Bearing down on bullies


BULLYING incidents are known to happen at children’s playgrounds, primary and secondary schools, and at the workplace, but what about at the tertiary level?

In 2017, the tragic death of Universiti Pertahanan Nasional Malaysia student Zulfarhan Osman Zulkarnain made headlines and shocked the nation.

The 21-year-old marine cadet officer died at Serdang Hospital after sustaining serious injuries from a steam iron – he was said to have been physically abused by 18 other varsity students.

Early this month, the Kuala Lumpur High Court sentenced six of the students to 18 years in jail each for the culpable homicide of Zulfarhan.

In addition, five of the six students – as well as the other 12 – were found guilty of voluntarily causing hurt to Zulfarhan to extort a confession from him over the theft of a laptop.

For the offence, Justice Azman Abdullah sentenced each of them to three years in jail from the sentencing date.

Many experts recognise that bullying can happen anywhere and at anytime, and universities are no exception.

Just because few have actively talked about it does not mean that it is not a cause for concern.

There are various reasons why bullying activities in universities go unchecked and unreported.

It might be because the universities fail to take the issue seriously or that the victims have a sense of distrust of the institutions’ ability to deal with the reported problem.

It is thus important that our varsity students are aware of the various channels which are open for them to seek help when they encounter any form of bullying.

Universities on their part must acknowledge that the problem exists and take concrete steps to tackle it immediately. They should never hide any such occurrence in order to protect their reputation.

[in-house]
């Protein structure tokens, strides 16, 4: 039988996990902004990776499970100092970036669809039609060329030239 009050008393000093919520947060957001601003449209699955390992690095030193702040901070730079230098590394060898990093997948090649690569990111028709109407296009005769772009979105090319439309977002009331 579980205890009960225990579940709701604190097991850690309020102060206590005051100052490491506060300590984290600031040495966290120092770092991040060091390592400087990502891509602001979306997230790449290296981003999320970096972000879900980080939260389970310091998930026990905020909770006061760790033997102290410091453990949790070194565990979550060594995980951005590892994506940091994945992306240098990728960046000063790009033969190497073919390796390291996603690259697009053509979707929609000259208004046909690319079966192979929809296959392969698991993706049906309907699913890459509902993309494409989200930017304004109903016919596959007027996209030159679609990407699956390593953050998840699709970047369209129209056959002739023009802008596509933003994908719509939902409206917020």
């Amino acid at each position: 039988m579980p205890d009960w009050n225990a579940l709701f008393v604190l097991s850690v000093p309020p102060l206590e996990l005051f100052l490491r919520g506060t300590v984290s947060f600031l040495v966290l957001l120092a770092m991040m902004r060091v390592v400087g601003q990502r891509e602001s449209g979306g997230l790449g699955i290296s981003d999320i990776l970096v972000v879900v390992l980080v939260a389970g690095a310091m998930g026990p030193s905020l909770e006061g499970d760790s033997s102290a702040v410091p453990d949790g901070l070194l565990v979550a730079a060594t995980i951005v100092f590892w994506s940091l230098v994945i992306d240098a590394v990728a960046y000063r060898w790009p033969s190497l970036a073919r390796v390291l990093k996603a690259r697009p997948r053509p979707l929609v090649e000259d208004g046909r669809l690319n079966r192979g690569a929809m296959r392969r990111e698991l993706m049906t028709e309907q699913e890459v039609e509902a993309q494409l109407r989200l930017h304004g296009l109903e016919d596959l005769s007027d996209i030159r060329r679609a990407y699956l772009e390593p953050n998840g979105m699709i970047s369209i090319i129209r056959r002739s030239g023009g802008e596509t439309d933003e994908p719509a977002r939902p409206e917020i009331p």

The university management must come out with holistic and comprehensive plans and strategies so that students can carry out their activities in a safe and respectful learning environment.

The time has also come for our government to take bold steps to address the issue. If no drastic solution is taken now, it would not only affect the victims, but also the reputation of our education system and our global standing as an educational hub.

It is crucial for us to note that bullying, if not stemmed early, may lead to the perpetrators becoming more brazen in future and committing more hideous crimes.

Another way of curbing this scourge is to have strong legislation in place. We can amend the existing Education Act 1996 or create a new law to address the issue of bullying specifically.

In this regard, we can learn from the United Kingdom’s Education and Inspections Act 2006, or the United States, which has anti-bullying laws in all its 50 states.

At the same time, the government can also consider creating legislation aimed at deterring and punishing antisocial behaviours which include bullying among children, teenagers and young adults.

With concerted effort from the stakeholders, bullying incidents, as well as issues concerning youth delinquencies and gangsterism, can be better managed.

ASSOC PROF DR MUZAFFAR SYAH MALLOW

Faculty of Syariah and Law

Universiti Sains Islam Malaysia

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